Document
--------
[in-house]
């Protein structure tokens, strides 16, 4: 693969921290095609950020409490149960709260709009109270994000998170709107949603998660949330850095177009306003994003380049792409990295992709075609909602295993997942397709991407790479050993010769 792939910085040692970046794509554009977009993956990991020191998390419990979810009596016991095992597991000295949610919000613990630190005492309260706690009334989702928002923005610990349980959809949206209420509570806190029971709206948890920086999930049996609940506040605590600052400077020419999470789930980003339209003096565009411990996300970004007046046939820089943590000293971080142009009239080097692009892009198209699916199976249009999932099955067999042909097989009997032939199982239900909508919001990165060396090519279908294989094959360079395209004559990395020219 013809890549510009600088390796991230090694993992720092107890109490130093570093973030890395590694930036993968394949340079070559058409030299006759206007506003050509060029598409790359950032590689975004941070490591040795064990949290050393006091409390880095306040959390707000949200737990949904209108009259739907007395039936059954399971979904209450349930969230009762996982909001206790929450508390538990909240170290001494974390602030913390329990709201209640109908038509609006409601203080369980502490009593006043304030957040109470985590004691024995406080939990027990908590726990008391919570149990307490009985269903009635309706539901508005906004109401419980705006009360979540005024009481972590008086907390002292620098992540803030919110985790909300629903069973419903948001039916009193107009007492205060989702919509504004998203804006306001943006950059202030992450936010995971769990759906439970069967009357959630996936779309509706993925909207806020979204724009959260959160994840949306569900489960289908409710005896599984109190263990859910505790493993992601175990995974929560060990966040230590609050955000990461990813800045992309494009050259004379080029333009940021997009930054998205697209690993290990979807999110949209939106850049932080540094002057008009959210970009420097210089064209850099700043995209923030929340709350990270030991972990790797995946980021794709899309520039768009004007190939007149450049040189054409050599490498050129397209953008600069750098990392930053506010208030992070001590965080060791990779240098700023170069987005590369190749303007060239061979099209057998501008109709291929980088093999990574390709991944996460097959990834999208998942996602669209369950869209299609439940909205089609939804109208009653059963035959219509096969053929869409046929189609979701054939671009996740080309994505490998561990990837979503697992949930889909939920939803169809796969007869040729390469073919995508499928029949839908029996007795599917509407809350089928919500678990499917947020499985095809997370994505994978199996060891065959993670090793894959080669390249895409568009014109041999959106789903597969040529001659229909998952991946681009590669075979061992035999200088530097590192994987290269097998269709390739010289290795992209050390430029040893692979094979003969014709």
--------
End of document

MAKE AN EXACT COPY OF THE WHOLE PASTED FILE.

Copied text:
[in-house]
């Protein structure tokens, strides 16, 4: 693969921290095609950020409490149960709260709009109270994000998170709107949603998660949330850095177009306003994003380049792409990295992709075609909602295993997942397709991407790479050993010769 792939910085040692970046794509554009977009993956990991020191998390419990979810009596016991095992597991000295949610919000613990630190005492309260706690009334989702928002923005610990349980959809949206209420509570806190029971709206948890920086999930049996609940506040605590600052400077020419999470789930980003339209003096565009411990996300970004007046046939820089943590000293971080142009009239080097692009892009198209699916199976249009999932099955067999042909097989009997032939199982239900909508919001990165060396090519279908294989094959360079395209004559990395020219 013809890549510009600088390796991230090694993992720092107890109490130093570093973030890395590694930036993968394949340079070559058409030299006759206007506003050509060029598409790359950032590689975004941070490591040795064990949290050393006091409390880095306040959390707000949200737990949904209108009259739907007395039936059954399971979904209450349930969230009762996982909001206790929450508390538990909240170290001494974390602030913390329990709201209640109908038509609006409601203080369980502490009593006043304030957040109470985590004691024995406080939990027990908590726990008391919570149990307490009985269903009635309706539901508005906004109401419980705006009360979540005024009481972590008086907390002292620098992540803030919110985790909300629903069973419903948001039916009193107009007492205060989702919509504004998203804006306001943006950059202030992450936010995971769990759906439970069967009357959630996936779309509706993925909207806020979204724009959260959160994840949306569900489960289908409710005896599984109190263990859910505790493993992601175990995974929560060990966040230590609050955000990461990813800045992309494009050259004379080029333009940021997009930054998205697209690993290990979807999110949209939106850049932080540094002057008009959210970009420097210089064209850099700043995209923030929340709350990270030991972990790797995946980021794709899309520039768009004007190939007149450049040189054409050599490498050129397209953008600069750098990392930053506010208030992070001590965080060791990779240098700023170069987005590369190749303007060239061979099209057998501008109709291929980088093999990574390709991944996460097959990834999208998942996602669209369950869209299609439940909205089609939804109208009653059963035959219509096969053929869409046929189609979701054939671009996740080309994505490998561990990837979503697992949930889909939920939803169809796969007869040729390469073919995508499928029949839908029996007795599917509407809350089928919500678990499917947020499985095809997370994505994978199996060891065959993670090793894959080669390249895409568009014109041999959106789903597969040529001659229909998952991946681009590669075979061992035999200088530097590192994987290269097998269709390739010289290795992209050390430029040893692979094979003969014709």